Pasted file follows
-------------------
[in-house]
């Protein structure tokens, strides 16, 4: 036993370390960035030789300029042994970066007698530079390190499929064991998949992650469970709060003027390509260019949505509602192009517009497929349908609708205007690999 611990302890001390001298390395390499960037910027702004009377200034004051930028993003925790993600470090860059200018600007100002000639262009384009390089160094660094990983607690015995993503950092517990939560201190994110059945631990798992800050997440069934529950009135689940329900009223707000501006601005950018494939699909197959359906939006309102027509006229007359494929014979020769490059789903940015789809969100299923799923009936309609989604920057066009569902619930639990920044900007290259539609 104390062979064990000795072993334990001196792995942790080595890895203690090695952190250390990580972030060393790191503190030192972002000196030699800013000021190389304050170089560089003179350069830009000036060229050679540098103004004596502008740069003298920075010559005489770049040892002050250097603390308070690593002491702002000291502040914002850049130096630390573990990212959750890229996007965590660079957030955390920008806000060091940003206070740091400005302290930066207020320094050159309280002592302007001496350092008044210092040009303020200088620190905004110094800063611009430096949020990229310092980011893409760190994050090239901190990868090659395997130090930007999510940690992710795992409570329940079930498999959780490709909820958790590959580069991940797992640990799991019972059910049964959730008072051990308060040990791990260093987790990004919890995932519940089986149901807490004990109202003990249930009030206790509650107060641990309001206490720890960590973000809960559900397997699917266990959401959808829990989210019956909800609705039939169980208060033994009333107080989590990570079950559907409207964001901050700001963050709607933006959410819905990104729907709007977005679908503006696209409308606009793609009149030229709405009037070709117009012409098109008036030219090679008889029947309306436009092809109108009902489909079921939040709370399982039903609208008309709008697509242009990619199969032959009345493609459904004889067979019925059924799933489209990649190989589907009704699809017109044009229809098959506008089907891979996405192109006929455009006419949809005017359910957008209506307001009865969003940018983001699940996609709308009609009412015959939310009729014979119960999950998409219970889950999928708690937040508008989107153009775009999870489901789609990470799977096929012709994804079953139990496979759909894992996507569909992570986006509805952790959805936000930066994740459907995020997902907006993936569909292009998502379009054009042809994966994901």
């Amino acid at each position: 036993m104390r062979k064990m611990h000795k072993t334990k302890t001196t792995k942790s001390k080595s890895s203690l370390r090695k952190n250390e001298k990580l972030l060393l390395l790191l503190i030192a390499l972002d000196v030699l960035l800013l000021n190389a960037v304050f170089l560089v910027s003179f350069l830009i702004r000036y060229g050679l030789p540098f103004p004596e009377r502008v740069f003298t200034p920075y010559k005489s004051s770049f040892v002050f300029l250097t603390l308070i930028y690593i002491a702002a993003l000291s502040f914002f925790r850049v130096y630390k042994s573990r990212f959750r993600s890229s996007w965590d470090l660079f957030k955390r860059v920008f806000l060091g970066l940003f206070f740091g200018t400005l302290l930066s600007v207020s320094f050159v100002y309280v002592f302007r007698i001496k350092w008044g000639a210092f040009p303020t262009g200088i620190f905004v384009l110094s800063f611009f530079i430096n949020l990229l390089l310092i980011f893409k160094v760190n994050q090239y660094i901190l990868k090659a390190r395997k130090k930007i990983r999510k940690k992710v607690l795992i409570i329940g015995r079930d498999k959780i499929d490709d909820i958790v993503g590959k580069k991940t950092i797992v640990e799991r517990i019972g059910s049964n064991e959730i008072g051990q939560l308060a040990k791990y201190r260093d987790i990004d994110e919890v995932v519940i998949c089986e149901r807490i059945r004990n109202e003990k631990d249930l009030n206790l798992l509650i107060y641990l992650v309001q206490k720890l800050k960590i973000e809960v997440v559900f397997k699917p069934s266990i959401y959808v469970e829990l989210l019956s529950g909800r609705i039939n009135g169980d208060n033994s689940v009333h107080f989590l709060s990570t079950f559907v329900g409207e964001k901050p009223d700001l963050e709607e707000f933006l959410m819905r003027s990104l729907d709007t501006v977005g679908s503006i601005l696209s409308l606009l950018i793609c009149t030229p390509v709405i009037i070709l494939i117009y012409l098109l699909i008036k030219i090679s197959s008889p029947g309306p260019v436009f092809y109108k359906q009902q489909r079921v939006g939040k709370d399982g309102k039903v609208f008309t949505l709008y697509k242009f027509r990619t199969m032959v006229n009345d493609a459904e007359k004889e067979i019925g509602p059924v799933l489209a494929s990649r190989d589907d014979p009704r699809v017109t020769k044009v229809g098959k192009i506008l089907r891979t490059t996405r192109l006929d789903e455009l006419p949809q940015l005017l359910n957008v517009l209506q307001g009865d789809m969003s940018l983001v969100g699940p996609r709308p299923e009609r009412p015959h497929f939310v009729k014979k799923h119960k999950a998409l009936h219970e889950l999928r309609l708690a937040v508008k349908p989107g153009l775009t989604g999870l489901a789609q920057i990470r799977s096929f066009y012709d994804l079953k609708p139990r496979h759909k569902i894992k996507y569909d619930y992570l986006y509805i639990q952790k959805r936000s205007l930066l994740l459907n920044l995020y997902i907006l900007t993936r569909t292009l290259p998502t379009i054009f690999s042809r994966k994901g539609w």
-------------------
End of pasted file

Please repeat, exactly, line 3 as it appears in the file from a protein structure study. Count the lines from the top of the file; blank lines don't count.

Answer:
């Amino acid at each position: 036993m104390r062979k064990m611990h000795k072993t334990k302890t001196t792995k942790s001390k080595s890895s203690l370390r090695k952190n250390e001298k990580l972030l060393l390395l790191l503190i030192a390499l972002d000196v030699l960035l800013l000021n190389a960037v304050f170089l560089v910027s003179f350069l830009i702004r000036y060229g050679l030789p540098f103004p004596e009377r502008v740069f003298t200034p920075y010559k005489s004051s770049f040892v002050f300029l250097t603390l308070i930028y690593i002491a702002a993003l000291s502040f914002f925790r850049v130096y630390k042994s573990r990212f959750r993600s890229s996007w965590d470090l660079f957030k955390r860059v920008f806000l060091g970066l940003f206070f740091g200018t400005l302290l930066s600007v207020s320094f050159v100002y309280v002592f302007r007698i001496k350092w008044g000639a210092f040009p303020t262009g200088i620190f905004v384009l110094s800063f611009f530079i430096n949020l990229l390089l310092i980011f893409k160094v760190n994050q090239y660094i901190l990868k090659a390190r395997k130090k930007i990983r999510k940690k992710v607690l795992i409570i329940g015995r079930d498999k959780i499929d490709d909820i958790v993503g590959k580069k991940t950092i797992v640990e799991r517990i019972g059910s049964n064991e959730i008072g051990q939560l308060a040990k791990y201190r260093d987790i990004d994110e919890v995932v519940i998949c089986e149901r807490i059945r004990n109202e003990k631990d249930l009030n206790l798992l509650i107060y641990l992650v309001q206490k720890l800050k960590i973000e809960v997440v559900f397997k699917p069934s266990i959401y959808v469970e829990l989210l019956s529950g909800r609705i039939n009135g169980d208060n033994s689940v009333h107080f989590l709060s990570t079950f559907v329900g409207e964001k901050p009223d700001l963050e709607e707000f933006l959410m819905r003027s990104l729907d709007t501006v977005g679908s503006i601005l696209s409308l606009l950018i793609c009149t030229p390509v709405i009037i070709l494939i117009y012409l098109l699909i008036k030219i090679s197959s008889p029947g309306p260019v436009f092809y109108k359906q009902q489909r079921v939006g939040k709370d399982g309102k039903v609208f008309t949505l709008y697509k242009f027509r990619t199969m032959v006229n009345d493609a459904e007359k004889e067979i019925g509602p059924v799933l489209a494929s990649r190989d589907d014979p009704r699809v017109t020769k044009v229809g098959k192009i506008l089907r891979t490059t996405r192109l006929d789903e455009l006419p949809q940015l005017l359910n957008v517009l209506q307001g009865d789809m969003s940018l983001v969100g699940p996609r709308p299923e009609r009412p015959h497929f939310v009729k014979k799923h119960k999950a998409l009936h219970e889950l999928r309609l708690a937040v508008k349908p989107g153009l775009t989604g999870l489901a789609q920057i990470r799977s096929f066009y012709d994804l079953k609708p139990r496979h759909k569902i894992k996507y569909d619930y992570l986006y509805i639990q952790k959805r936000s205007l930066l994740l459907n920044l995020y997902i907006l900007t993936r569909t292009l290259p998502t379009i054009f690999s042809r994966k994901g539609w």